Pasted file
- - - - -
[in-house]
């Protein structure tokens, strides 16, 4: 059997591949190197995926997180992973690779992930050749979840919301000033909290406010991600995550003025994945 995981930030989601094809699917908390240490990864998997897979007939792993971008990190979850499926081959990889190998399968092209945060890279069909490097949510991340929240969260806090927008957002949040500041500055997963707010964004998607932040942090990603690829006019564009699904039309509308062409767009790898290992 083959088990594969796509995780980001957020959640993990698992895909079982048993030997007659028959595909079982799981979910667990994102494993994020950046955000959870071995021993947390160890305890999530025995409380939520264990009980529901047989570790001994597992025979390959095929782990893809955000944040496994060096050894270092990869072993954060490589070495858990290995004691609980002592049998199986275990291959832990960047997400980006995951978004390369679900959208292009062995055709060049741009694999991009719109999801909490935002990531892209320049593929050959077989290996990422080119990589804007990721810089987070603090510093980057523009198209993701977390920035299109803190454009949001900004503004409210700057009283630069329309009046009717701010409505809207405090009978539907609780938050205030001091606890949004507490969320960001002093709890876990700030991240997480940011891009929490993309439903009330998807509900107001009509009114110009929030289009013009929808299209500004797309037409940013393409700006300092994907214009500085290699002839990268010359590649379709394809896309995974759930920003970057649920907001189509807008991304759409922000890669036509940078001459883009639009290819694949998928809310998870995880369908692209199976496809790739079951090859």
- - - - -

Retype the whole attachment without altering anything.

[in-house]
């Protein structure tokens, strides 16, 4: 059997591949190197995926997180992973690779992930050749979840919301000033909290406010991600995550003025994945 995981930030989601094809699917908390240490990864998997897979007939792993971008990190979850499926081959990889190998399968092209945060890279069909490097949510991340929240969260806090927008957002949040500041500055997963707010964004998607932040942090990603690829006019564009699904039309509308062409767009790898290992 083959088990594969796509995780980001957020959640993990698992895909079982048993030997007659028959595909079982799981979910667990994102494993994020950046955000959870071995021993947390160890305890999530025995409380939520264990009980529901047989570790001994597992025979390959095929782990893809955000944040496994060096050894270092990869072993954060490589070495858990290995004691609980002592049998199986275990291959832990960047997400980006995951978004390369679900959208292009062995055709060049741009694999991009719109999801909490935002990531892209320049593929050959077989290996990422080119990589804007990721810089987070603090510093980057523009198209993701977390920035299109803190454009949001900004503004409210700057009283630069329309009046009717701010409505809207405090009978539907609780938050205030001091606890949004507490969320960001002093709890876990700030991240997480940011891009929490993309439903009330998807509900107001009509009114110009929030289009013009929808299209500004797309037409940013393409700006300092994907214009500085290699002839990268010359590649379709394809896309995974759930920003970057649920907001189509807008991304759409922000890669036509940078001459883009639009290819694949998928809310998870995880369908692209199976496809790739079951090859």